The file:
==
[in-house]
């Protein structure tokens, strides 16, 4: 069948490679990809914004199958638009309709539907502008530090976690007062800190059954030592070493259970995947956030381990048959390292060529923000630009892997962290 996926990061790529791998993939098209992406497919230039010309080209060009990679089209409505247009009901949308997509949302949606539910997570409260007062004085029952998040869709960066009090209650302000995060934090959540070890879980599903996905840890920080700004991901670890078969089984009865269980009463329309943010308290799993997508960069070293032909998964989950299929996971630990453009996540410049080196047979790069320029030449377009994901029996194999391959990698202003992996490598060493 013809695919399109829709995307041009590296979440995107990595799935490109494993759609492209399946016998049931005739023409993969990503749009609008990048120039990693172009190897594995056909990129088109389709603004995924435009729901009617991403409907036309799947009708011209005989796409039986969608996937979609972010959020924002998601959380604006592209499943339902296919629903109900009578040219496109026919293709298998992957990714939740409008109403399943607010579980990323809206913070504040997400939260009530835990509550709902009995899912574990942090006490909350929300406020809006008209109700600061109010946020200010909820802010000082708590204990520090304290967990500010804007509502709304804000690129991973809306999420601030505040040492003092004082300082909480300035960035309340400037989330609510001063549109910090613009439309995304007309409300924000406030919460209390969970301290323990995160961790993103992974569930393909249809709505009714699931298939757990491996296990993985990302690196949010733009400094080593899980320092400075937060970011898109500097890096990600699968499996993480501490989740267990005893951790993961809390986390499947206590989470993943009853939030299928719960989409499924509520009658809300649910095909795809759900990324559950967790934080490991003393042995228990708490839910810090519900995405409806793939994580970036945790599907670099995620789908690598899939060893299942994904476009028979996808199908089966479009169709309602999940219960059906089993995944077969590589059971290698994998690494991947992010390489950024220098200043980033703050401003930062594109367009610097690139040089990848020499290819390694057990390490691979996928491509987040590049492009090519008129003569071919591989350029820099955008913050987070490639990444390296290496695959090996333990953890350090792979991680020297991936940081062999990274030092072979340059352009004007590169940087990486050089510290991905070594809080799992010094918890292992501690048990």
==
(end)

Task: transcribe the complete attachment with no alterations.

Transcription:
[in-house]
């Protein structure tokens, strides 16, 4: 069948490679990809914004199958638009309709539907502008530090976690007062800190059954030592070493259970995947956030381990048959390292060529923000630009892997962290 996926990061790529791998993939098209992406497919230039010309080209060009990679089209409505247009009901949308997509949302949606539910997570409260007062004085029952998040869709960066009090209650302000995060934090959540070890879980599903996905840890920080700004991901670890078969089984009865269980009463329309943010308290799993997508960069070293032909998964989950299929996971630990453009996540410049080196047979790069320029030449377009994901029996194999391959990698202003992996490598060493 013809695919399109829709995307041009590296979440995107990595799935490109494993759609492209399946016998049931005739023409993969990503749009609008990048120039990693172009190897594995056909990129088109389709603004995924435009729901009617991403409907036309799947009708011209005989796409039986969608996937979609972010959020924002998601959380604006592209499943339902296919629903109900009578040219496109026919293709298998992957990714939740409008109403399943607010579980990323809206913070504040997400939260009530835990509550709902009995899912574990942090006490909350929300406020809006008209109700600061109010946020200010909820802010000082708590204990520090304290967990500010804007509502709304804000690129991973809306999420601030505040040492003092004082300082909480300035960035309340400037989330609510001063549109910090613009439309995304007309409300924000406030919460209390969970301290323990995160961790993103992974569930393909249809709505009714699931298939757990491996296990993985990302690196949010733009400094080593899980320092400075937060970011898109500097890096990600699968499996993480501490989740267990005893951790993961809390986390499947206590989470993943009853939030299928719960989409499924509520009658809300649910095909795809759900990324559950967790934080490991003393042995228990708490839910810090519900995405409806793939994580970036945790599907670099995620789908690598899939060893299942994904476009028979996808199908089966479009169709309602999940219960059906089993995944077969590589059971290698994998690494991947992010390489950024220098200043980033703050401003930062594109367009610097690139040089990848020499290819390694057990390490691979996928491509987040590049492009090519008129003569071919591989350029820099955008913050987070490639990444390296290496695959090996333990953890350090792979991680020297991936940081062999990274030092072979340059352009004007590169940087990486050089510290991905070594809080799992010094918890292992501690048990």